Take the 2-minute tour ×
Stack Overflow is a question and answer site for professional and enthusiast programmers. It's 100% free, no registration required.

I have Perl code:

my $s =  "The+quick+brown+fox+jumps+over+the+lazy+dog+that+is+my+dog";

I want to replace every + with space and dog with cat.

I have this regular expression:

$s =~ s/\+(.*)dog/ ${1}cat/g;

But, it only matches the first occurrence of + and last dog.

share|improve this question
5  
Wouldn't it simplify things to use two separate regular expression substitutions for this? –  WhirlWind May 5 '10 at 0:42
    
Would you please ask the real question? –  codeholic May 5 '10 at 5:25
1  
If you are looking for performance, you should have asked in your question, but the way to get performance might be to do this entirely without regular expressions. Did you try tr, for example? –  WhirlWind May 5 '10 at 20:09
add comment

5 Answers 5

up vote 1 down vote accepted

You can use the 'e' modifier to execute code in the second part of an s/// expression.

$s =~ s/(\+)|(dog)/$1 ? ' ' : 'cat'/eg;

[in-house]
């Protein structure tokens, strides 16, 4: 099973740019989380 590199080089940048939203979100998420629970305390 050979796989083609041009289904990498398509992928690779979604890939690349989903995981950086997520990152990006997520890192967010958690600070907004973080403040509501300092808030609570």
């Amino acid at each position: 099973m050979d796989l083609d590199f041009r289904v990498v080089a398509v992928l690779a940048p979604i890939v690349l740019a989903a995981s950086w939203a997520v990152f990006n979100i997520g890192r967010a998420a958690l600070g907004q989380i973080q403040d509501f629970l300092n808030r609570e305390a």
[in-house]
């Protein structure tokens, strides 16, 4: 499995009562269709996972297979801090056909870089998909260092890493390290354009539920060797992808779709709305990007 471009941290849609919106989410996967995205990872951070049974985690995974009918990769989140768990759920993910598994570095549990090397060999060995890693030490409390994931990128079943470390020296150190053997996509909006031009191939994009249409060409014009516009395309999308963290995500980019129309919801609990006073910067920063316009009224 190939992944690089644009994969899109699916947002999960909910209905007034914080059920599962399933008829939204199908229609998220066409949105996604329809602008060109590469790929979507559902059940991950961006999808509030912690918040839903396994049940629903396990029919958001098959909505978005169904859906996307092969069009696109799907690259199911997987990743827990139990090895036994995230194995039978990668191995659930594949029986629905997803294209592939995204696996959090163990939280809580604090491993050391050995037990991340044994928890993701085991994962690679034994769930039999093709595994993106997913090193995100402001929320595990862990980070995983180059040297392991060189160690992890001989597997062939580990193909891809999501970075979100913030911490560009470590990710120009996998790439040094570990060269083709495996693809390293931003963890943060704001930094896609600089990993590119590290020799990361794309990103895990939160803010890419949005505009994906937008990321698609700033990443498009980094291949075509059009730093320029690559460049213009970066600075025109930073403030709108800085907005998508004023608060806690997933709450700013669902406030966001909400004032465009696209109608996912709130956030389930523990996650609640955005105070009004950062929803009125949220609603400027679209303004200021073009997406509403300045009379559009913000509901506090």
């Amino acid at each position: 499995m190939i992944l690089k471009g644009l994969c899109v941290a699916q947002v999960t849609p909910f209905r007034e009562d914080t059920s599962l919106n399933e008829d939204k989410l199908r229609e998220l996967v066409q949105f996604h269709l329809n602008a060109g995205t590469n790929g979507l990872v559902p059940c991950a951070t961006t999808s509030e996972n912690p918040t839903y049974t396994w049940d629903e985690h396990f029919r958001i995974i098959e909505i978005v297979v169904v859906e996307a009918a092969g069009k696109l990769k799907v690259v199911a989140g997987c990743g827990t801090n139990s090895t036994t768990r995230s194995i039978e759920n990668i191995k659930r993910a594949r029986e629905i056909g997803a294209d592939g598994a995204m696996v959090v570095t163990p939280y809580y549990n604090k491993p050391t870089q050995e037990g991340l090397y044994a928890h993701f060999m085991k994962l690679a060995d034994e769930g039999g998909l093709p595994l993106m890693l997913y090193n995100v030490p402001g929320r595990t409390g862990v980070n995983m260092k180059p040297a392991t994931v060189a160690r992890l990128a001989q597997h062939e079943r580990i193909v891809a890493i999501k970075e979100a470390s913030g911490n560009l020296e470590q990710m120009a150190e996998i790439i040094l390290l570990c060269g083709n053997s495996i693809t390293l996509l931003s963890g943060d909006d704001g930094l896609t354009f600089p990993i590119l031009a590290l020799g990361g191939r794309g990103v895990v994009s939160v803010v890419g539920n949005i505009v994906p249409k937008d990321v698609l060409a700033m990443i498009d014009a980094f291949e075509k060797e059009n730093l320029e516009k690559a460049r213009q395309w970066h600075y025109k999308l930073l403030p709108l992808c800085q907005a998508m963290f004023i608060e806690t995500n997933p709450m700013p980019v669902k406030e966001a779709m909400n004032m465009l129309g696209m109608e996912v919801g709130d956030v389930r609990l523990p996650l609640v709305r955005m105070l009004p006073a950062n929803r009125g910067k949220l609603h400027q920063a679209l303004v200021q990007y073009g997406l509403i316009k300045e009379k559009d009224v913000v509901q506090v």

If $1 is true, that means the \+ matched, so it substitutes a space; otherwise it substitutes "cat".

share|improve this answer
    
Why bother capturing dog? –  Chas. Owens May 5 '10 at 18:51
    
this solution work great but when i ran through profile it seem that two line work faster than one line because it has to call CORE:substcont rather just CORE:subst. But anyway thank you very much I already have two lines solution in place. What happen is i have a file with string of 100k of lines I will need to normalize it before insert into DB. I am trying to speed things up. I was under impression if I ran through regexp match one time will be faster if I have to do it two times –  user332951 May 5 '10 at 19:22